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Olympic transport plans criticized

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LONDON, England -- Plans for transport links to the 2012 London Olympics are vague and the agency in charge has shown no urgency in drawing up a more detailed blueprint, a British parliamentary committee said on Tuesday.

The criticism from Parliament's Transport Committee follows pressure on London Games organizers to clarify the budget for staging the event and concern over spiraling costs.

The Olympic Delivery Authority (ODA), set up to oversee the building of new venues and infrastructure for the London Olympics, published a draft transport plan last October and expects to produce a final plan this summer, the committee said.

"We are concerned to see that the plans for delivery (of most forms of transport) remain vague, and the ODA is not exhibiting any sense of urgency about producing more detailed plans," it said in a report.

Contingency plans for major systems failures during the Games -- such as power failures, security alerts or signaling problems -- were little developed.

Transport plans for the London Olympics depend heavily on rail, with 80 percent of spectators and workers expected to travel by train, it said.

"It is crucial that the transport systems put into place are robust enough to allow for major failures in parts of the system without the entire system collapsing," the report said.

The ODA's plans assume that traffic in London during the 2012 Olympics will fall by eight percent due to the summer holidays and by a further eight percent as people leave London because of the Olympics.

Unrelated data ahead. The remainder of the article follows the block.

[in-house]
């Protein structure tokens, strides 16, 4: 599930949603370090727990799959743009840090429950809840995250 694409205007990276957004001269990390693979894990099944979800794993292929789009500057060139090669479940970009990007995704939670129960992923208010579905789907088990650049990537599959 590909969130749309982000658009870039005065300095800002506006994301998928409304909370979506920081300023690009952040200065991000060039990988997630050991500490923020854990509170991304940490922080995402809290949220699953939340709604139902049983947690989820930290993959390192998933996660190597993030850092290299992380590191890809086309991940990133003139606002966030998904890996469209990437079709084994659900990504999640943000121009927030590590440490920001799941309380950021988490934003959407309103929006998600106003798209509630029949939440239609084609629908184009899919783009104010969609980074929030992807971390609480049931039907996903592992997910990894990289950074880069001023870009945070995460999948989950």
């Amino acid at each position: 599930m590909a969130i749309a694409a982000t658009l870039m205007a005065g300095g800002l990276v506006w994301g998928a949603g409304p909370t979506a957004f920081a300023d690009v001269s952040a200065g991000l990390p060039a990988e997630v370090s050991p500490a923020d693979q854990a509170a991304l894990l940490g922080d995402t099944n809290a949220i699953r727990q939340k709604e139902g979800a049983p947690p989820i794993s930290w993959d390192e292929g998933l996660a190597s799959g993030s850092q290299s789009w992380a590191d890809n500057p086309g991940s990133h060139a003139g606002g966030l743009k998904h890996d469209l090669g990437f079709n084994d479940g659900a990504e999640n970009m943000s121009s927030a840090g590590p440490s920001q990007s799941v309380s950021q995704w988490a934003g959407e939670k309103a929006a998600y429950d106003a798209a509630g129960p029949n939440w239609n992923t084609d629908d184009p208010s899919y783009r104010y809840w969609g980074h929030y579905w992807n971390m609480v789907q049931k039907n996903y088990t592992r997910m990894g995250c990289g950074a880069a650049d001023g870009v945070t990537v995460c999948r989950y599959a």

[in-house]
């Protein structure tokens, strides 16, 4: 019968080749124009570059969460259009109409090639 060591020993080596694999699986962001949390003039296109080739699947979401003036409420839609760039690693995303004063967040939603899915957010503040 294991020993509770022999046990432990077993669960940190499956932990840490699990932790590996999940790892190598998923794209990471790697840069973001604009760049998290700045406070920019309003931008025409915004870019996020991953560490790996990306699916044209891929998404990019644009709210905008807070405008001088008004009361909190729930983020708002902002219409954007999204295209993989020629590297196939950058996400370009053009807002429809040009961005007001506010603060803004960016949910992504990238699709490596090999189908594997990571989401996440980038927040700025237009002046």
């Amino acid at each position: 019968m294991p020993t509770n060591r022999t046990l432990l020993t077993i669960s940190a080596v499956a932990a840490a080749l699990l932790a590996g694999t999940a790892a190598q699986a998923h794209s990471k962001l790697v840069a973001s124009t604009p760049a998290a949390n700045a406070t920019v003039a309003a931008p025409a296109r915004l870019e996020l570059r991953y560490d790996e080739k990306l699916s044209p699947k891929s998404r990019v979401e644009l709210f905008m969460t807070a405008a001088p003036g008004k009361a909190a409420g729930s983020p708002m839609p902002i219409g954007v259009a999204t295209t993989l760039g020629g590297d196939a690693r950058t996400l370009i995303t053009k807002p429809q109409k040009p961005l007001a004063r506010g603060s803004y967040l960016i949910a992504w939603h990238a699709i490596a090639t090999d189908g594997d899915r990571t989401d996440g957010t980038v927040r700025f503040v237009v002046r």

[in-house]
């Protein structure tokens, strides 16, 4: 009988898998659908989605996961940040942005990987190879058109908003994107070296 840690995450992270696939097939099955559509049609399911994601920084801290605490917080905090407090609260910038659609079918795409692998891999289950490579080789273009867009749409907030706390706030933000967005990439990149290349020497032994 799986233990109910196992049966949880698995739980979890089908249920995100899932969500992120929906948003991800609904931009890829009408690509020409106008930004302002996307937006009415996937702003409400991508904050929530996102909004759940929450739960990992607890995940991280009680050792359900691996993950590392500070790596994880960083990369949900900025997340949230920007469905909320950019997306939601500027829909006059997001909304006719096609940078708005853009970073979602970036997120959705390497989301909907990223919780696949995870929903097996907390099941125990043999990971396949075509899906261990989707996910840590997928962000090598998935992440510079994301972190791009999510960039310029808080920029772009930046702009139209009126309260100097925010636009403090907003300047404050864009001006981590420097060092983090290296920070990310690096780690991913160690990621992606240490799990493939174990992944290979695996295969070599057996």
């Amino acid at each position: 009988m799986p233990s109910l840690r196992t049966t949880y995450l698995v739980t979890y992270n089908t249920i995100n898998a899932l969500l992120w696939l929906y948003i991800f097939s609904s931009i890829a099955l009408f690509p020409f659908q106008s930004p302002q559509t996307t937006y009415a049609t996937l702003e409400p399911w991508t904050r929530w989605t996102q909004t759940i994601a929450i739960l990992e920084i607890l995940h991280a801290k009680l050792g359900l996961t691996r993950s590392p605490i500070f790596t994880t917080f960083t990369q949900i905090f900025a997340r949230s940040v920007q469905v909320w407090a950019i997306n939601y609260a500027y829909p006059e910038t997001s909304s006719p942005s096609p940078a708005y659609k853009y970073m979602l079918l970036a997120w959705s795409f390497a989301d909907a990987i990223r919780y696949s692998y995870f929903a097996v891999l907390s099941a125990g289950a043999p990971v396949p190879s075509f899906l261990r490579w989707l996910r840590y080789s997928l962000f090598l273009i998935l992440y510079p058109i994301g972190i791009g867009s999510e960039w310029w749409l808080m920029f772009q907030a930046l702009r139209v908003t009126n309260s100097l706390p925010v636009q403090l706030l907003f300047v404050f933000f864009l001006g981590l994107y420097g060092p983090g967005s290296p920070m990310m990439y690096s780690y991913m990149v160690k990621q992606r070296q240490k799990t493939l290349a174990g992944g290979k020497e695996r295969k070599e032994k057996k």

These assumptions were highly speculative and posed a "significant risk" to the Olympics transport plan, the committee said.

Plans must be able to cope with the Olympics traffic in addition to the normal seasonal traffic in London, it said.

The committee urged the ODA to come up with plans to use London's waterways more effectively to transport passengers and staff to the Games.

It accused the ODA of failing to put enough importance on providing a legacy of transport improvements for London once the Games are over.

The ODA's director of transport Hugh Sumner played down the concern, saying it was unprecedented to have the Transport Plan ready six years before the Games.

"We have hit every one of our milestones to date," he said in a statement.

"We are not complacent, of course there will be challenges ahead, but we have no doubt we will deliver a world class transport system for the Games."

Olympics Minister Tessa Jowell said last year that the budget for building the infrastructure had risen by £900 million ($1.76 billion) to £3.3 billion, but some media reports now put the cost at £9 billion.

Olympics Minister Jowell has said that the infrastructure budget had risen by $1.76m.

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